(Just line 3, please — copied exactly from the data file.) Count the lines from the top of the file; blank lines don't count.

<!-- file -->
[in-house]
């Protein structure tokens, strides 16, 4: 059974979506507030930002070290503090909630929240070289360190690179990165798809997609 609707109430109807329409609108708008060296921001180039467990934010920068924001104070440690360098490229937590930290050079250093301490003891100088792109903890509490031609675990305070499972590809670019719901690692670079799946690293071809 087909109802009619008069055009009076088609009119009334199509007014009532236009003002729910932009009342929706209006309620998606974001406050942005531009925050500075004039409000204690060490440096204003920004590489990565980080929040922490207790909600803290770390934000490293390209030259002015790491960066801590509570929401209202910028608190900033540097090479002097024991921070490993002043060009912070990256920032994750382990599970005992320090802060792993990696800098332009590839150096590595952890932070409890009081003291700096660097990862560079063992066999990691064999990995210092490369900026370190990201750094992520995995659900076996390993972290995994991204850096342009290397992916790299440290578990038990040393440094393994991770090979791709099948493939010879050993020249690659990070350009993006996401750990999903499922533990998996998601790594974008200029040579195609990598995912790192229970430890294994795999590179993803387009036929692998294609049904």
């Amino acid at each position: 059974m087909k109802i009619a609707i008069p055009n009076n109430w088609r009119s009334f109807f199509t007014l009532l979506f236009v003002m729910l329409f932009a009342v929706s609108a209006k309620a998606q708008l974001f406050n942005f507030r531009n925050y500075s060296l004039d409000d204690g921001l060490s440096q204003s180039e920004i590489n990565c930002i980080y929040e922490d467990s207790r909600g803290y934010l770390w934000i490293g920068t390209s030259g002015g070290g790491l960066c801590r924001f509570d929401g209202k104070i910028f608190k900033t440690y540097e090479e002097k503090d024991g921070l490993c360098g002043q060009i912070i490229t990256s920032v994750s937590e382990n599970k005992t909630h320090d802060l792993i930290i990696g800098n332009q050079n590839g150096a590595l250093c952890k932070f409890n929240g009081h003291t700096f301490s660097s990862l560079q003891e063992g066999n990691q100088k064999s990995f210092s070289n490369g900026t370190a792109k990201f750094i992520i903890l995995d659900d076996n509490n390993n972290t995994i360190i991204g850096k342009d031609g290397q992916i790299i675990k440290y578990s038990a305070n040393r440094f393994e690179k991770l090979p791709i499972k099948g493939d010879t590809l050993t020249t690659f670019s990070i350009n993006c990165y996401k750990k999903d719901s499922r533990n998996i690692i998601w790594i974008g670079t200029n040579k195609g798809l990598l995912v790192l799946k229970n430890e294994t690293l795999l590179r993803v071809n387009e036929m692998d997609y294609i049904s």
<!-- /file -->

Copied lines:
């Amino acid at each position: 059974m087909k109802i009619a609707i008069p055009n009076n109430w088609r009119s009334f109807f199509t007014l009532l979506f236009v003002m729910l329409f932009a009342v929706s609108a209006k309620a998606q708008l974001f406050n942005f507030r531009n925050y500075s060296l004039d409000d204690g921001l060490s440096q204003s180039e920004i590489n990565c930002i980080y929040e922490d467990s207790r909600g803290y934010l770390w934000i490293g920068t390209s030259g002015g070290g790491l960066c801590r924001f509570d929401g209202k104070i910028f608190k900033t440690y540097e090479e002097k503090d024991g921070l490993c360098g002043q060009i912070i490229t990256s920032v994750s937590e382990n599970k005992t909630h320090d802060l792993i930290i990696g800098n332009q050079n590839g150096a590595l250093c952890k932070f409890n929240g009081h003291t700096f301490s660097s990862l560079q003891e063992g066999n990691q100088k064999s990995f210092s070289n490369g900026t370190a792109k990201f750094i992520i903890l995995d659900d076996n509490n390993n972290t995994i360190i991204g850096k342009d031609g290397q992916i790299i675990k440290y578990s038990a305070n040393r440094f393994e690179k991770l090979p791709i499972k099948g493939d010879t590809l050993t020249t690659f670019s990070i350009n993006c990165y996401k750990k999903d719901s499922r533990n998996i690692i998601w790594i974008g670079t200029n040579k195609g798809l990598l995912v790192l799946k229970n430890e294994t690293l795999l590179r993803v071809n387009e036929m692998d997609y294609i049904s």